We have just published credit data for September, with 11 contributor banks now providing crowd-sourced credit views CBCs* on more than 6,000 separate legal entities.
Sovereign coverage now includes Barbados, Jamaica, Panama and Albania. Other additions include the New York Metropolitan Museum of Art, Ralph Lauren, Kraft Heinz, and Netflix.
Over the month, 173 obligors improved their credit standing by at least one notch, but 285 deteriorated. 73 moved more than 1 notch. Compared with the previous month, the balance of transitions has shifted modestly from upgrades to downgrades: the August data showed that 215 improved, and 188 deteriorated, out of about 5,400 obligors.
Over the past two months, the combined totals show reduced credit risk for 318 obligors and increased credit risk for 378. The totals are close, but the overall bias is towards caution. This is in line with a more bearish stance on debt across the financial industry; for example, this week the Wall Street journal reported on large withdrawals from High Yield ETFs.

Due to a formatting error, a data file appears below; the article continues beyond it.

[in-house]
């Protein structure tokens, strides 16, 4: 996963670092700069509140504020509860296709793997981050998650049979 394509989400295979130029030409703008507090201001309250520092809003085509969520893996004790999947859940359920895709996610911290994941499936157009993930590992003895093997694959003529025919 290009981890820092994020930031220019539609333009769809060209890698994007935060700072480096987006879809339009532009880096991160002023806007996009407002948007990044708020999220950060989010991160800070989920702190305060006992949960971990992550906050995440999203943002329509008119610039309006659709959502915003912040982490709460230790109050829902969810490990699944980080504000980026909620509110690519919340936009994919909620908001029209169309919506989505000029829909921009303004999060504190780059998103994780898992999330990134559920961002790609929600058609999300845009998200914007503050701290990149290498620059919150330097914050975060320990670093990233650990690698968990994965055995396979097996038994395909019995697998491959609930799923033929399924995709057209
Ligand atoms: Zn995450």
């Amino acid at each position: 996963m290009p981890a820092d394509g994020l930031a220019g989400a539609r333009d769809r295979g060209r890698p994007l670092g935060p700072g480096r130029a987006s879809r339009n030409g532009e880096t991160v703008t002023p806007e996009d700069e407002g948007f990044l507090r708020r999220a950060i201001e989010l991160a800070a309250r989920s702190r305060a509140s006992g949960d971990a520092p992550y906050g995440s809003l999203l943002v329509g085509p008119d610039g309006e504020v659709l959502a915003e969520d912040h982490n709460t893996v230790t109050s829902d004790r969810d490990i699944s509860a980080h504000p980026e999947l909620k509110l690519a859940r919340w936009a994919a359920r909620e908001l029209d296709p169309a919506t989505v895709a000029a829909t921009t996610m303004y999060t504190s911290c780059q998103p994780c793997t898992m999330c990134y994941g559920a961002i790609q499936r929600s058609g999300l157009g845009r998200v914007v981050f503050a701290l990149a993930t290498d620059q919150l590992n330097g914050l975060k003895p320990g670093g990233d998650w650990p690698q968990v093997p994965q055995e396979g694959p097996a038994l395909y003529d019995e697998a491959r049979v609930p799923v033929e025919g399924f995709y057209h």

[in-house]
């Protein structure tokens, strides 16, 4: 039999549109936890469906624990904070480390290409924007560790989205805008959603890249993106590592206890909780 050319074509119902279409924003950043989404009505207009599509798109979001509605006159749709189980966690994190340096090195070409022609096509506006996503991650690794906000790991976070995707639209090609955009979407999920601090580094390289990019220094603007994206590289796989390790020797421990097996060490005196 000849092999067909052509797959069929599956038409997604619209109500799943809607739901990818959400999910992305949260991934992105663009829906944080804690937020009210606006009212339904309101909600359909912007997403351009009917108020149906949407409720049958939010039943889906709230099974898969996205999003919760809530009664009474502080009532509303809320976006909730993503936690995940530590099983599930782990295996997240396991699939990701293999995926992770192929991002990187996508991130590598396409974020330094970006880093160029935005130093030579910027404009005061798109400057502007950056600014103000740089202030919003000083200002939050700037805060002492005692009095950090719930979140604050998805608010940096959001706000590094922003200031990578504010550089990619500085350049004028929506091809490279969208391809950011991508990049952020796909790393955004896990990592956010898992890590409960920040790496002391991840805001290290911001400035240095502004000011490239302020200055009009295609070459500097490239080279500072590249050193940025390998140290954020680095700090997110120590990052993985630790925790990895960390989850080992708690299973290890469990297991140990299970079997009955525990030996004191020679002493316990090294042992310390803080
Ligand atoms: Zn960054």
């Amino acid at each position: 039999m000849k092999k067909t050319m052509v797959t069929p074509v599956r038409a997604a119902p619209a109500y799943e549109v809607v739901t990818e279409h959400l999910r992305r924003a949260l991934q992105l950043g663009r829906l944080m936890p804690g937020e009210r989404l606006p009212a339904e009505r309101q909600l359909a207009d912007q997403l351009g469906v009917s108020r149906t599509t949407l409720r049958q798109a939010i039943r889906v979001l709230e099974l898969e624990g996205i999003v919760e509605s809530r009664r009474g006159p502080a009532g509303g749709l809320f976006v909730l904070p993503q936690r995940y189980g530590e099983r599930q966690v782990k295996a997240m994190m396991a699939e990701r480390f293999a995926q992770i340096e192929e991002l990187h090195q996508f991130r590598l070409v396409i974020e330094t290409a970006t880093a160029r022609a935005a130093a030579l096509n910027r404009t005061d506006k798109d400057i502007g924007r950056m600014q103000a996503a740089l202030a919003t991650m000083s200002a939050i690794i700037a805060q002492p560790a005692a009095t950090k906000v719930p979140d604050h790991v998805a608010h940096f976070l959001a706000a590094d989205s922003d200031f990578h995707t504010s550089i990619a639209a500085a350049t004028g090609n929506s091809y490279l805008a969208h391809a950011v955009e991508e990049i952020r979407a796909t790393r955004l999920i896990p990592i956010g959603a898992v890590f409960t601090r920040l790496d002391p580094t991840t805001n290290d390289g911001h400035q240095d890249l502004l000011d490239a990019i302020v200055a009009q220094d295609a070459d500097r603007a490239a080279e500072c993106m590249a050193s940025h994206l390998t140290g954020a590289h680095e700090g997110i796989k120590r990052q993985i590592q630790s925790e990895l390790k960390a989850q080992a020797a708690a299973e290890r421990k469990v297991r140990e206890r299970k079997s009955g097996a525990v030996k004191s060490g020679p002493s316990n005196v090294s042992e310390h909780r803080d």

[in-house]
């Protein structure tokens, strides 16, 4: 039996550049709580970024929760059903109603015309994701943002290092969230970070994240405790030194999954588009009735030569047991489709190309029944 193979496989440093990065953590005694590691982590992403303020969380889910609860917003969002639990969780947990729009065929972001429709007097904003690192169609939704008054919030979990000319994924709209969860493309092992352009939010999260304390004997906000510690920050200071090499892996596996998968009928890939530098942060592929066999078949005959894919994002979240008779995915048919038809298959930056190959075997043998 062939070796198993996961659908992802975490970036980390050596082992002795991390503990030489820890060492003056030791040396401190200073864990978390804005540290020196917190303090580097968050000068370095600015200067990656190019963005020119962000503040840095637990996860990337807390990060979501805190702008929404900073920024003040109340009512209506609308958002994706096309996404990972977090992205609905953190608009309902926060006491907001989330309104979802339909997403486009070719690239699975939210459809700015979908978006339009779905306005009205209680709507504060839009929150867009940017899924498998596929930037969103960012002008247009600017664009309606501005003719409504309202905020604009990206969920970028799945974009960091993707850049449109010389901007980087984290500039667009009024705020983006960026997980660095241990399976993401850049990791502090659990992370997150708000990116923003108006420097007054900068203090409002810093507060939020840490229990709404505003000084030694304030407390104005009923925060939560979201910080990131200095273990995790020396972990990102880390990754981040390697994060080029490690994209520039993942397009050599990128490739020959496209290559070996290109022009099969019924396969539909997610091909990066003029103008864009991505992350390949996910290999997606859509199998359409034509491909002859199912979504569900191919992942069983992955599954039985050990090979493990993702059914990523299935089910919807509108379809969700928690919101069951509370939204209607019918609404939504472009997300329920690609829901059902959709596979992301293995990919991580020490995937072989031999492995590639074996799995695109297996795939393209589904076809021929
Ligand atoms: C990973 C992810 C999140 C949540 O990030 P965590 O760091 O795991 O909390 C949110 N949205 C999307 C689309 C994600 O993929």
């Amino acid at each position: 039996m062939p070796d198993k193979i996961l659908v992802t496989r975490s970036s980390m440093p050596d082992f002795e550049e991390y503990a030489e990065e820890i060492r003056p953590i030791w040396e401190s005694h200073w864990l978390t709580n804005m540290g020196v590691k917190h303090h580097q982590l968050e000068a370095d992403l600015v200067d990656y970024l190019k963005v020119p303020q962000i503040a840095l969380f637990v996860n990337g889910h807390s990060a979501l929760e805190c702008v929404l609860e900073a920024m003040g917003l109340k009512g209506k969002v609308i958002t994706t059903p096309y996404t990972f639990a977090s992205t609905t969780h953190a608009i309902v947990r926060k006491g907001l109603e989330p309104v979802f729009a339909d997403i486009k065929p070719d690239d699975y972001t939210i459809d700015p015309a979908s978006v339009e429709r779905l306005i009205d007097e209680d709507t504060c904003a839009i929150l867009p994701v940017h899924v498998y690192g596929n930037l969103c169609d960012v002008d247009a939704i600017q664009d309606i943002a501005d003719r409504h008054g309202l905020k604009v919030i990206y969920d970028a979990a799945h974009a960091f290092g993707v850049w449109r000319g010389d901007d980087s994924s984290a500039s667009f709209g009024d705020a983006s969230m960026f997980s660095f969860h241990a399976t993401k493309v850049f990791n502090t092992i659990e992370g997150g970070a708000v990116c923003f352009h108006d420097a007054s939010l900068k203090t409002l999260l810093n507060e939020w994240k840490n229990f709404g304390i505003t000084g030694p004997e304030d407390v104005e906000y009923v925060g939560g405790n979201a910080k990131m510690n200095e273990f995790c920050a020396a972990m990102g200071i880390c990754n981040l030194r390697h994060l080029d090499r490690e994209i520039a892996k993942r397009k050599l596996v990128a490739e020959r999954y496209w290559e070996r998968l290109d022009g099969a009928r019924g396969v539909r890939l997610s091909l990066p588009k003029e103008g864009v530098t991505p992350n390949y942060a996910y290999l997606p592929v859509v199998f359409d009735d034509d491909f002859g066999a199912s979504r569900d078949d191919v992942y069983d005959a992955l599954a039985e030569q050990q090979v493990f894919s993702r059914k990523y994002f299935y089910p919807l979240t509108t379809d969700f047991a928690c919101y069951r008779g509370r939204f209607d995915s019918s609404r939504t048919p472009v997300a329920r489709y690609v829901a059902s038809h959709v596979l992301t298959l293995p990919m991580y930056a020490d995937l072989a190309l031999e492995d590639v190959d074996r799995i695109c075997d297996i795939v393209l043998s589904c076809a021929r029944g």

Probabilities of Default (PDs) increased in Technology, Utilities and Pharmaceuticals. They decreased in Consumer Services, Consumer Goods, Industrials and Funds.
A key metric that we are beginning to monitor is the rolling volatility of PD estimates over time, for each obligor. This gives early warning of changes in credit transition behaviour. If this metric is dropping, or below average, then PDs are less likely to change and transitions occur less frequently, with moves of more than one notch becoming less common.
Currently, the rolling volatility measures have been dropping across the majority of obligors. This suggests that transitions between credit categories are becoming less likely, which is consistent with the notch changes observed over the past month.
As this crowd-sourced time series grows, it is becoming possible to monitor this metric for different credit categories, countries and industries. We will be presenting more detail on this topic and its value for CECL and IFRS9 impairment calculations at the IACPM conference in Washington, D.C. this Friday, 4th November.
*CBC = Credit Benchmark Consensus; a 21-category scale which is explicitly linked to probability of default estimates sourced from major banks. A CBC of bbb+ is broadly comparable with BBB+ from S&P and Fitch or Baa1 from Moody’s.
Image Source: IACPM Website.